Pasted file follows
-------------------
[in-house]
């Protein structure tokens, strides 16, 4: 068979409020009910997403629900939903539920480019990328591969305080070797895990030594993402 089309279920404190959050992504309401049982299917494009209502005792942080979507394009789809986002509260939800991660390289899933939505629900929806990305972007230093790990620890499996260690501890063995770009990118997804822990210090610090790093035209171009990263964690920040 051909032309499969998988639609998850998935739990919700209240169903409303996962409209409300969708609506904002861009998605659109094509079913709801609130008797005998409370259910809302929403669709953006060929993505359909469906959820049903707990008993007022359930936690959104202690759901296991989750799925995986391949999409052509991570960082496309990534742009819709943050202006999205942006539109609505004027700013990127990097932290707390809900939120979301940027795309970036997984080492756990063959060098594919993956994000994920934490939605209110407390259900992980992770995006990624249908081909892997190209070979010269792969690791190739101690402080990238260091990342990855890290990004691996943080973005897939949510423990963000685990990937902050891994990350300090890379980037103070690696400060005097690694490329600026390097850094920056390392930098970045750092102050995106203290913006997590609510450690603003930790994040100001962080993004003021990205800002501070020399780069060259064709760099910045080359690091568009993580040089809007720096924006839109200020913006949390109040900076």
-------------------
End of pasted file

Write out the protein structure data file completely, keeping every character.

[in-house]
């Protein structure tokens, strides 16, 4: 068979409020009910997403629900939903539920480019990328591969305080070797895990030594993402 089309279920404190959050992504309401049982299917494009209502005792942080979507394009789809986002509260939800991660390289899933939505629900929806990305972007230093790990620890499996260690501890063995770009990118997804822990210090610090790093035209171009990263964690920040 051909032309499969998988639609998850998935739990919700209240169903409303996962409209409300969708609506904002861009998605659109094509079913709801609130008797005998409370259910809302929403669709953006060929993505359909469906959820049903707990008993007022359930936690959104202690759901296991989750799925995986391949999409052509991570960082496309990534742009819709943050202006999205942006539109609505004027700013990127990097932290707390809900939120979301940027795309970036997984080492756990063959060098594919993956994000994920934490939605209110407390259900992980992770995006990624249908081909892997190209070979010269792969690791190739101690402080990238260091990342990855890290990004691996943080973005897939949510423990963000685990990937902050891994990350300090890379980037103070690696400060005097690694490329600026390097850094920056390392930098970045750092102050995106203290913006997590609510450690603003930790994040100001962080993004003021990205800002501070020399780069060259064709760099910045080359690091568009993580040089809007720096924006839109200020913006949390109040900076």